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Wenyu Wang - Indiana University, Kelley School of Business. Indianapolis, IN, US

Wenyu Wang Wenyu Wang

Associate Professor of Finance | Indiana University, Kelley School of Business

Indianapolis, IN, UNITED STATES

Professor Wang specializes in Corporate Control and Restructuring, Corporate Governance, MacroFinance



Professor Wang specializes in corporate finance, asset pricing, and macro finance.

Industry Expertise (1)


Areas of Expertise (3)

Model Estimation

Corporate Control and Restructuring

Corporate Governance

Accomplishments (2)

“Durable Goods, Inflation Risk, and Equilibrium Asset Prices”, Best Paper Award in Asset Pricing, Midwest Finance Association Meeting (MFA)


“Bid Anticipation, Information Revelation, and Merger Gains”, Semi-Finalist, Best Paper Award in Corporate Finance, Financial Management Association Meeting (FMA),


Education (3)

University of Pennsylvania, Wharton School: Visiting Doctoral Student 2013

University of Wisconsin-Madison: Ph.D., Finance 2013

Tsinghua University: B.Eng., Computer Engineering 2004

Articles (6)

Weak Governance by Informed Active Shareholders

European Corporate Governance Institute - Finance Working Paper

2018 Do informed shareholders who can influence corporate decisions improve governance? We demonstrate this may not be generally true in a model of takeovers. The model suggests that a shareholder’s ability to collect information and trade ex post may cause him, ex ante, to support value-destroying takeovers or oppose value-enhancing takeovers.

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Managerial Control Benefits and Takeover Market Efficiency

Journal of Financial Economics (JFE), Forthcoming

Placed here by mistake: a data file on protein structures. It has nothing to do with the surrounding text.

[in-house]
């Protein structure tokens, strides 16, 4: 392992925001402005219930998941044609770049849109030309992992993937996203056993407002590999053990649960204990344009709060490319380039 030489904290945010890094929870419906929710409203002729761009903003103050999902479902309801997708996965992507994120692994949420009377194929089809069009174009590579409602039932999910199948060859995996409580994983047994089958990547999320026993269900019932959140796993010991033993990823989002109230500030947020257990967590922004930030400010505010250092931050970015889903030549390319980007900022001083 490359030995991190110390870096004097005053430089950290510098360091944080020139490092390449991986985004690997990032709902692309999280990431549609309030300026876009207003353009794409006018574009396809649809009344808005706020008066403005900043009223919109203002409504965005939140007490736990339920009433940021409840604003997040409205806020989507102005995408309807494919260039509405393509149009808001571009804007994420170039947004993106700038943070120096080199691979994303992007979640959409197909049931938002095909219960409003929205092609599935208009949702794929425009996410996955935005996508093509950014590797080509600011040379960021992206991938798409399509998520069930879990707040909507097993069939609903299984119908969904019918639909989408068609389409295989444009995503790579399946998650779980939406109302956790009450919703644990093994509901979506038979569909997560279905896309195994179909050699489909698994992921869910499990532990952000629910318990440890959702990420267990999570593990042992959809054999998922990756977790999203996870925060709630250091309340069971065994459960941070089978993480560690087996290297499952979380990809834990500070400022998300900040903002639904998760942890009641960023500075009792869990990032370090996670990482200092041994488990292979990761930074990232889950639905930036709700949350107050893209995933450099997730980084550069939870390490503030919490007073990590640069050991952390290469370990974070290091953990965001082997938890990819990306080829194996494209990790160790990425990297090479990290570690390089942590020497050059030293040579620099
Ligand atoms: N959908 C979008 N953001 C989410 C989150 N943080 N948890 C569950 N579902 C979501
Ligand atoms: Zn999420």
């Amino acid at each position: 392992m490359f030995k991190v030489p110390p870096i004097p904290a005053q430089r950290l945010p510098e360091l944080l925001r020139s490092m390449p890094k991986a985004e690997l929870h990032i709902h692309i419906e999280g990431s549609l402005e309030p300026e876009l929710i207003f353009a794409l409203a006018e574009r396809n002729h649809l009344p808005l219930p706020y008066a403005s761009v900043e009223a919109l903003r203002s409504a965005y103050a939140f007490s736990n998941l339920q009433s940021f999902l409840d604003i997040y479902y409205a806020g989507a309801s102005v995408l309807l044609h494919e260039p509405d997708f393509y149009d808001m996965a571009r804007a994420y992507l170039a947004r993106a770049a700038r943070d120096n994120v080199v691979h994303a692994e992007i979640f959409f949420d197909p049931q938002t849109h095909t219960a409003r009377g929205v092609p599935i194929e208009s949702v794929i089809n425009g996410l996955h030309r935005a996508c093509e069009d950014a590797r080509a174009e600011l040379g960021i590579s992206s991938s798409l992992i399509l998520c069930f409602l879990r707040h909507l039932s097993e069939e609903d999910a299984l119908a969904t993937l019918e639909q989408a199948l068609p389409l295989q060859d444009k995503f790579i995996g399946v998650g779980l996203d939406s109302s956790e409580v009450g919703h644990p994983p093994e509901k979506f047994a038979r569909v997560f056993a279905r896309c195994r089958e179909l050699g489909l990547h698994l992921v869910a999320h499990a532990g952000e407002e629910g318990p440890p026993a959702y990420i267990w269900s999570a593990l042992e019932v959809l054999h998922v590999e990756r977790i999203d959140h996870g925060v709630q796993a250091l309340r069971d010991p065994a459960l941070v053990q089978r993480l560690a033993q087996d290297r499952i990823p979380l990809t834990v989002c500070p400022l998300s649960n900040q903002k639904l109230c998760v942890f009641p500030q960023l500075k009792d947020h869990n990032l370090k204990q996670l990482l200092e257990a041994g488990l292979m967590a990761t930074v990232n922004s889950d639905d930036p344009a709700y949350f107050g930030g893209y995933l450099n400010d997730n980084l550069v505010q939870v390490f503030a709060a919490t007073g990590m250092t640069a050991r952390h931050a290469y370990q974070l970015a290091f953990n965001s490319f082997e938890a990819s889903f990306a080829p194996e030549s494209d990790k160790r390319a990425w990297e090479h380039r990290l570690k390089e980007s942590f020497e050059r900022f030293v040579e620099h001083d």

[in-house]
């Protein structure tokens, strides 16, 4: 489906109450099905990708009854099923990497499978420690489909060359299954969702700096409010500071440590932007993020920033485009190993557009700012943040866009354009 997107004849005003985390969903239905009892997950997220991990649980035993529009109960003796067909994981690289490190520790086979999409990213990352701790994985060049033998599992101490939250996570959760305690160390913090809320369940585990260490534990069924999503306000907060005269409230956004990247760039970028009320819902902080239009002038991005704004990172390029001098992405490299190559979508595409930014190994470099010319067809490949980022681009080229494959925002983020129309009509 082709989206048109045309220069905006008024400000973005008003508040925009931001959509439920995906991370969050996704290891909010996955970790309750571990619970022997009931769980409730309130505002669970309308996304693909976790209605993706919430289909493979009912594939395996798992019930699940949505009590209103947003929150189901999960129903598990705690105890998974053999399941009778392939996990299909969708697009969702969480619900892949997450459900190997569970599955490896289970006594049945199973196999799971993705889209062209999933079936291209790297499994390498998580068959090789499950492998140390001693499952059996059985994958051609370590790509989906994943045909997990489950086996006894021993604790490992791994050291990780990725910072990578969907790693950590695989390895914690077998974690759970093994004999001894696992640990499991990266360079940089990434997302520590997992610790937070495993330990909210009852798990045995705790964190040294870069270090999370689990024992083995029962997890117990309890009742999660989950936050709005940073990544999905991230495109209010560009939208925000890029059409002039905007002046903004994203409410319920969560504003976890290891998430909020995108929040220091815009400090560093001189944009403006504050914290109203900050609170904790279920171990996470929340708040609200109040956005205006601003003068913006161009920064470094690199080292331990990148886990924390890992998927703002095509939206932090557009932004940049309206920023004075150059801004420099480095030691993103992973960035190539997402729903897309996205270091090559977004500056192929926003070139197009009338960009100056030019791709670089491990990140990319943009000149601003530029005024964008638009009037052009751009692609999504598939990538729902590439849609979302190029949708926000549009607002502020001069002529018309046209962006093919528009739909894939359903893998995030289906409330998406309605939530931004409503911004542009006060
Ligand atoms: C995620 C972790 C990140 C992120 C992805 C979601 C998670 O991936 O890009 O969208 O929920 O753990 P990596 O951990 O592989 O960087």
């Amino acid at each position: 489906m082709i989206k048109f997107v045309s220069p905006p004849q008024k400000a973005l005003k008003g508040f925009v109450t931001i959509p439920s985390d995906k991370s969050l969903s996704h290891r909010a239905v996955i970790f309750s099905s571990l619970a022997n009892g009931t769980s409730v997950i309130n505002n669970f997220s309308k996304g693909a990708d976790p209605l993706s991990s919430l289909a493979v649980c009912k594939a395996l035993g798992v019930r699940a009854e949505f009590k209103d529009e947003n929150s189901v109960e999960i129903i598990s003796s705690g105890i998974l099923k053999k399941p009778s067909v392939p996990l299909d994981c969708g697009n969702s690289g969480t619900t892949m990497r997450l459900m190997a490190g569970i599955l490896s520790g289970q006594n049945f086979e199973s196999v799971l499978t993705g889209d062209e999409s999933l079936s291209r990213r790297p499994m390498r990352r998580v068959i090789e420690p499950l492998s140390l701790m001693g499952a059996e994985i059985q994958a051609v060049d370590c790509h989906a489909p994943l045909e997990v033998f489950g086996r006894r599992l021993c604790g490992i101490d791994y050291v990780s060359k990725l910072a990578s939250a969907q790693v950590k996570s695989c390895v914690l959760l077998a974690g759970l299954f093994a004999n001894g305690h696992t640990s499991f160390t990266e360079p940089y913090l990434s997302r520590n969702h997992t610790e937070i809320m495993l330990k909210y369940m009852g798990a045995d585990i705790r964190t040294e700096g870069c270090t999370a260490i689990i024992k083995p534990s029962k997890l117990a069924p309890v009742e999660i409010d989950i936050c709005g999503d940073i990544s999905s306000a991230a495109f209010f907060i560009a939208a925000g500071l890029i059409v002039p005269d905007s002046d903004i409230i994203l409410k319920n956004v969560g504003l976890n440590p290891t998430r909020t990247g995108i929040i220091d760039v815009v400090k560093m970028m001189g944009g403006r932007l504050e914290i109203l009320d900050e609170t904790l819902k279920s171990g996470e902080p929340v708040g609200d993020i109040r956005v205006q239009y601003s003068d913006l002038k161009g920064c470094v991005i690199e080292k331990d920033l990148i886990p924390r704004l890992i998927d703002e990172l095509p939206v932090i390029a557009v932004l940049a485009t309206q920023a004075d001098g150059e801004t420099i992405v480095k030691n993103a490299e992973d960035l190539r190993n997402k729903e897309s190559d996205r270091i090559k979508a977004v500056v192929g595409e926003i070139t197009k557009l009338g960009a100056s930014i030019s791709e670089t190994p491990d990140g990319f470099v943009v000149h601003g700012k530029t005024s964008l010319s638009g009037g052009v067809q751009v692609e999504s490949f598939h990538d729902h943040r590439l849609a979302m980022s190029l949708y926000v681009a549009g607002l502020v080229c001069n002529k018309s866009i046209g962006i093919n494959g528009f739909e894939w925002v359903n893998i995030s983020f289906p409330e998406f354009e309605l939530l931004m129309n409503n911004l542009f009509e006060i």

2018 How and to what extent do managerial control benefits shape the efficiency of the takeover market? We revisit this question by estimating both the dark and bright sides of managerial control benefits in an industry equilibrium model. On the dark side, managers’ private benefits of control distort firms’ takeover incentives and hinder the reallocation role of the takeover market.

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Inefficiencies and Externalities from Opportunistic Acquirers

Journal of Financial Economics

2018 If opportunistic acquirers can buy targets using overvalued shares, then there is an inefficiency in the merger and acquisition (M&A) market: The most overvalued rather than the highest-synergy bidder may buy the target. We quantify this inefficiency using a structural estimation approach. We find that the M&A market allocates resources efficiently on average.

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Bid Anticipation, Information Revelation, and Merger Gains

Journal of Financial Economics (JFE), Forthcoming

2017 Because firms' takeover motives are unobservable to investors, mergers are only partially anticipated and often appear as mixed blessings for acquirers. I construct and estimate a model to study the causes and consequences of bid anticipation and information revelation in mergers. Controlling for the market's reassessment of the acquirer's stand-alone value, I estimate acquirers gain 4% from a typical merger.

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Durable Goods, Inflation Risk, and Equilibrium Asset Prices

AFA 2013 San Diego Meetings Paper

2016 High expected inflation is known to have a negative impact on future real growth. We show that this effect is significantly more pronounced in durable relative to non-durable goods sectors of the economy. Consistent with this macroeconomic evidence, the equity returns of durable-goods-producing firms have a larger negative exposure to expected inflation risks.

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Corporate Innovation along the Supply Chain

Management Science, Forthcoming

2014 In this paper, we document a positive effect of supplier-customer geographic proximity on supplier innovation. To establish causality, we explore plausibly exogenous variation in proximity caused by customer relocations. The positive effect of supplier-customer proximity on supplier innovation is stronger when customers are more innovative themselves, when suppliers and customers are closer in technological space, and when customers' demand accounts for a larger fraction of suppliers' total sales.

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